One of the units in the NSW Year 11 Drama syllabus is called Theatrical Traditions and Performance Styles. I stumbled upon DADA when researching new and different styles to teach my student’s. There was something really wacky and totally left of centre that I liked about it. So I decided to create a mini unit as an introduction to theatrical traditions and performance styles.
I think DADA works well as an introductory unit for a number of reasons:
- It is simple for new and unfamiliar students of drama and
- It encourages random, spontaneous creativity and ideas because there is no right or wrong.
The thing I tend to find with most of my student’s, whether they have taken drama since Year 9 or coming fresh to the subject after not having done it in the junior school, is that the student’s ideas of what drama actually is and what it actually involves is very different to the reality of having to stand in front of an audience and perform. Somehow, they all seem to miss this rather important concept.
Thus, my daily challenge as a drama teacher is to try to make the classroom environment comfortable enough for the student’s so that they attempt a performance.
The difficulty with senior drama is that there is little time to indulge fears and boost confidences. You’ve got to be prepared to get up and perform no matter what. The difference in quality is often determined by whether or not a student took Drama in the junior school or whether they are in fact new to the whole subject. There tends to be a great divide in the classroom initially because of this. However, I think DADA fixes all of that.
Below is a list of strategies that I have used to teach my student’s about DADA. I think it links in well with the Theatre of the Absurd which is what I teach after this unit because it frees them of any fears they may have and helps to set a context that can be developed further through the Theatre of the Absurd. I hope you find them helpful.
- Fruit Salad: This exercise can be used as a practical/experiential starting point to Dada.Give each student a small square of paper. Ask the student’s to think of their favourite fruit. They are not to tell anyone what their chosen fruit is. Ask the student’s to write down five words that they would use to describe their fruit. Have the students share their five words, one student at a time. Ask the student’s to then think of one movement or action that they can repeat over and over again whilst saying their words. With the teacher as facilitator, experiment with performing the sequence individually and then integrating different pairs together. At the conclusion of the exercise discuss what the student’s observed. If you get responses like “random”, “messy”, “weird”, “it didn’t make sense” then you’re on the right track.
- Learn about DADAists: This can be used as a theoretical introduction to Dada. There is a fantastic site called the International Dada Archive created by the University of Iowa. I use the Online Bibliography link as a starting point to get student’s exploring what some of the Dadaists created. A lot of it is art and manifesto type stuff but you can use that as a starting point for discussion. It’s also good to get them to research the leaders of the movement. People like Hugo Ball, Marcel Janco and Tristan Tzara.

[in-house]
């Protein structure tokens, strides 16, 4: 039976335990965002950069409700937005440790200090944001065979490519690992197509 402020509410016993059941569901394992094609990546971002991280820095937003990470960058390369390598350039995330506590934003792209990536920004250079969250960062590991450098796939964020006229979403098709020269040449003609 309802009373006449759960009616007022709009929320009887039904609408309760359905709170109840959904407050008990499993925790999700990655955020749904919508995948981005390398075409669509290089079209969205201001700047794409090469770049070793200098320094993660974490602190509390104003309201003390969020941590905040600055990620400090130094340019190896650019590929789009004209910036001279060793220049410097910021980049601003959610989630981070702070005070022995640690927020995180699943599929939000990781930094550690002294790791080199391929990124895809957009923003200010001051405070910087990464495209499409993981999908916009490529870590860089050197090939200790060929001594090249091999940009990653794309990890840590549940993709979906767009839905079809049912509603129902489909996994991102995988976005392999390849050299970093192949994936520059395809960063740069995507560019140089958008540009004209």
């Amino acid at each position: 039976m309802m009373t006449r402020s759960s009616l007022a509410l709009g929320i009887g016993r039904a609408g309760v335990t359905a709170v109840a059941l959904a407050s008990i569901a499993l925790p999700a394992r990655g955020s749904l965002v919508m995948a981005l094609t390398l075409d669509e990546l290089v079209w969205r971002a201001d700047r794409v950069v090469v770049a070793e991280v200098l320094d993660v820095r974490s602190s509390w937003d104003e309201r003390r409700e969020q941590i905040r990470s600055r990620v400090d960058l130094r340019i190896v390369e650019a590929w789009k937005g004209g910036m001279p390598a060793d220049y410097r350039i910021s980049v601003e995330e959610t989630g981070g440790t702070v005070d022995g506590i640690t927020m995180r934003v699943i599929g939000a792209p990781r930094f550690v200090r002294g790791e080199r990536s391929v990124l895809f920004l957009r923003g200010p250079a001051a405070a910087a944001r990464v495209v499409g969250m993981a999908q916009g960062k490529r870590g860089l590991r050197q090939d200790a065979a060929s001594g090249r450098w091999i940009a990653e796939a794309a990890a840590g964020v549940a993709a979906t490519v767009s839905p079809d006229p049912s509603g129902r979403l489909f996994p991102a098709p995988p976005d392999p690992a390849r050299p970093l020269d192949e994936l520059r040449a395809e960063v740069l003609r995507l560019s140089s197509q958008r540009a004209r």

- Get the student’s to watch some clips: I find this part of the mini-unit very important. Drama is visual so student’s need to see what these performances looked like. From there you can dissect them looking at things like the dramatic form, theatrical techniques and conventions used and elements of production used. Here a couple I’ve been using directly from YouTube:
Karawane – Dada Sound Poetry
Gadji Beri Bimba – Dada Sound Poetry
The ABC of Dada – A great three part video with a lot of background info, pictures and sound examples.
- Do a voice workshop: A lot of the Dada performance work was nonsense, sound poetry. This part of the mini-unit is an excellent place to bring in some technique workshops looking at the role of voice and breath control, warming up the voice and face muscles and using that to manipulate and experiment with sound creating soundscapes, different moods and atmospheres using rhythm etc.
- Create a mini-performance with costumes and all: What was unique about Dada was the way they produced their costumes. A lot of them used masks and cardboard for costumes. They looked childlike. I get my student’s to split into small groups and create their costumes using cardboard. They then can either manipulate their fruit salad sound poem, one of the ones they created during the voice workshop or something completely new. I give them a lesson to create their costume and a lesson to discuss and improvise and playbuild their performance. In the third lesson they perform for the class and feedback is given on each of the groups.
The mini-unit in its entirety should take no more than 3-4 75 minute periods.
Each of these exercises ties in really nicely with the elements of drama so before and after each exercise use the discussion time as a place to reflect on how these were all used.
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The Discreet Charm of The Bourgoiesie, DerrickT, Attribution 2.0 Generic (CC BY 2.0)